Household and community solar assessment calculator
The project has developed an assessment tool to help accelerate solar power installation.
Centre for Sustainable Energy
Summary: impacts and findings
The project has developed an assessment tool to help accelerate solar power installation. The online system speeds up decision processes by making the benefits of installing solar PV clearer for individual householders and for building owners such as local authorities.
Project aims and approach
To accelerate the growth of solar power, potential photovoltaic (PV) solar panel adopters locally need access to trusted information and support. Householders, community groups and local authorities all want accurate, independent information to identify the potential for rooftop PV on buildings and to assess the contribution that it could make.
This project built a web-based solar modelling tool (the Solar Wizard), which provides modelled estimates for solar generation potential and associated costs at individual building level, without the need for manual input of parameters such as roof size etc.
The tool is designed to make the benefits of installing solar PV clearer for individual householders and building owners, to accelerate decision-making and enable trusted community PV schemes to proliferate.
You can watch a short ‘show and tell’ presentation about this project below, recorded in September 2022. Start from timestamp 38:55.
- Centre for Sustainable Energy (lead)
- Bath & West Community Energy (BWCE)
July 2022 to March 2023
Achievements and barriers
This project has successfully created and demonstrated a solar potential model and associated web-based tool that covers the majority of England, Scotland and Wales.
It takes two forms: an freely-accessible service for householders assessing their own home, and a map-based paid-for service allowing users to explore the potential for solar PV deployment across every building in their local area. The individual building interface is now publicly available, and the mapping interface has been prepared so that it is ready to sell as part of a service package.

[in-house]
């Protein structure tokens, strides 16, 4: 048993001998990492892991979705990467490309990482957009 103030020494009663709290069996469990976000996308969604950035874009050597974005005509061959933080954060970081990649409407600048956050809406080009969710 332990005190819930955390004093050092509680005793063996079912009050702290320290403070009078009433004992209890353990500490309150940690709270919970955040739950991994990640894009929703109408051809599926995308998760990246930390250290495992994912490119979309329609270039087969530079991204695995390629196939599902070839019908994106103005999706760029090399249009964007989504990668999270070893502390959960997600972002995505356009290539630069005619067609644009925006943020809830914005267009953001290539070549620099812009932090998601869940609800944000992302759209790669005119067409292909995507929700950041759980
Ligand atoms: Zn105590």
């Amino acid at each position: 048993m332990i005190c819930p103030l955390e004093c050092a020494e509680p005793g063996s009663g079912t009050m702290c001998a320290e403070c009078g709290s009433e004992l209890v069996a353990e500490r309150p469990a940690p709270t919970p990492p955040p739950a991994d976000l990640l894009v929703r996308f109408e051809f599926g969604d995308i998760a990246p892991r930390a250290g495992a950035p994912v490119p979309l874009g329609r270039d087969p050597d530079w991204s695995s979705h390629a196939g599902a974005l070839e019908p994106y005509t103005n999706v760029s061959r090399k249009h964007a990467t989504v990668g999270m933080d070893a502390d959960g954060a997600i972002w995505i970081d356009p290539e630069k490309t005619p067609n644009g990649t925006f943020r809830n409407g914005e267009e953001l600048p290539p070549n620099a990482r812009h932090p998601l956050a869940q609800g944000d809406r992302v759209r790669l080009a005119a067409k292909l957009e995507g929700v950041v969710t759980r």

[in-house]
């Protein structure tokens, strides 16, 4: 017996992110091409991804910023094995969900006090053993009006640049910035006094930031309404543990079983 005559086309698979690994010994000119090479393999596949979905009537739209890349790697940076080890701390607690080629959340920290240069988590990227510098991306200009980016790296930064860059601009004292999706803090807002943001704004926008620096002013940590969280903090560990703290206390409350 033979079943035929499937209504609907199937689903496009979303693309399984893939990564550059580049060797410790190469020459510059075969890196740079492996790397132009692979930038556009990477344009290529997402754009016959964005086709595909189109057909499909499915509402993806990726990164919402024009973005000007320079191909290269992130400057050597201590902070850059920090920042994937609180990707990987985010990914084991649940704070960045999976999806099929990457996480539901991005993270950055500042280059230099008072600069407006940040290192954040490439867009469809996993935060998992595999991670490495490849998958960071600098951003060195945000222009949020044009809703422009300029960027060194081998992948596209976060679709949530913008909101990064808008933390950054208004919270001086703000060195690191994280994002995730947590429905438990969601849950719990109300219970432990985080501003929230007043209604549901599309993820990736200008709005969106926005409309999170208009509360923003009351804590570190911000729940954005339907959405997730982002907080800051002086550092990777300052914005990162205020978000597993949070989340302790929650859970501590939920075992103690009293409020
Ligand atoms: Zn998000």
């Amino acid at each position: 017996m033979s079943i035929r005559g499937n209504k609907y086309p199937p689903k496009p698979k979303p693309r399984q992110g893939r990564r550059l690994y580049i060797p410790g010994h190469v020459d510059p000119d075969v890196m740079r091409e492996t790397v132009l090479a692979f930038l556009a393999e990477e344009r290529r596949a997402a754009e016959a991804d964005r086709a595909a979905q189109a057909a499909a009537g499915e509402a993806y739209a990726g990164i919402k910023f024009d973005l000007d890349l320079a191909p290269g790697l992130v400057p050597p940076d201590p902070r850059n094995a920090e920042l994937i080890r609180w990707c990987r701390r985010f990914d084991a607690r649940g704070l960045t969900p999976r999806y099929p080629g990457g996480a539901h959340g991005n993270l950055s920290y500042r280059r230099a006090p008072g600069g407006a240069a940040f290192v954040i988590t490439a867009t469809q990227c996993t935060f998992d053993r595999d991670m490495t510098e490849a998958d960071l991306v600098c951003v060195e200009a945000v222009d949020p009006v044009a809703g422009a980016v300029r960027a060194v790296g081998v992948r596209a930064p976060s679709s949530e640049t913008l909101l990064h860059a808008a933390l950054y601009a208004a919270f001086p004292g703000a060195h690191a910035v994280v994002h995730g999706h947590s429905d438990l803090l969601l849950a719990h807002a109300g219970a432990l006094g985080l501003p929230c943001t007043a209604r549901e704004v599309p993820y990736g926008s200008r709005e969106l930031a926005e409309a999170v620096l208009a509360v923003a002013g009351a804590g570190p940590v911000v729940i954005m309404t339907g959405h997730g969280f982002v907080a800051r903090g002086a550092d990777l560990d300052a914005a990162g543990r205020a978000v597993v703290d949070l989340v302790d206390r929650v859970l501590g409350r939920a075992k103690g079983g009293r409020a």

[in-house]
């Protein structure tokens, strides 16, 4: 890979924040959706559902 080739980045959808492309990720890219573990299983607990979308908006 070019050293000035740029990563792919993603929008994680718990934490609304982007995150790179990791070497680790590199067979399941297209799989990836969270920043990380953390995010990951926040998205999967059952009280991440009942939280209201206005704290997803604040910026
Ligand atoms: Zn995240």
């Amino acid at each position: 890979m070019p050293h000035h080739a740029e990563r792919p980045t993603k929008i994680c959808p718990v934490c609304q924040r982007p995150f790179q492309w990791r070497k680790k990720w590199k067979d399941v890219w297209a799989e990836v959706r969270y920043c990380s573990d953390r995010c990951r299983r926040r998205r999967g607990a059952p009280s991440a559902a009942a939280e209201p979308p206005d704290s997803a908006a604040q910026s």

The main challenge for the project was the licensing requirements of some of the key datasets used by the tool. This has affected design and the way that the data can be shared; the business model has been developed with this in mind, and will be tested and refined further.
Lessons from the project included:
- Where innovations rely on licensed data, it is vital to discuss early with data holders how access can be best achieved.
- When promoting new tools and services to users it is important to be clear about any limitations so that user trust can be established and grow.
- To launch a service such as this, a gradual rollout and improvement process is likely to be more effective than a one-hit launch.
In the first instance, the Centre for Sustainable Energy intends to promote the tool as a paid-for service to local authorities.
For the future, it plans to continue the development of the tool to include further features and datasets such as Energy Performance Certificate data, grid constraint data and smart meter data. The solar model which underlies the Solar Wizard application has been made publicly available for others to use.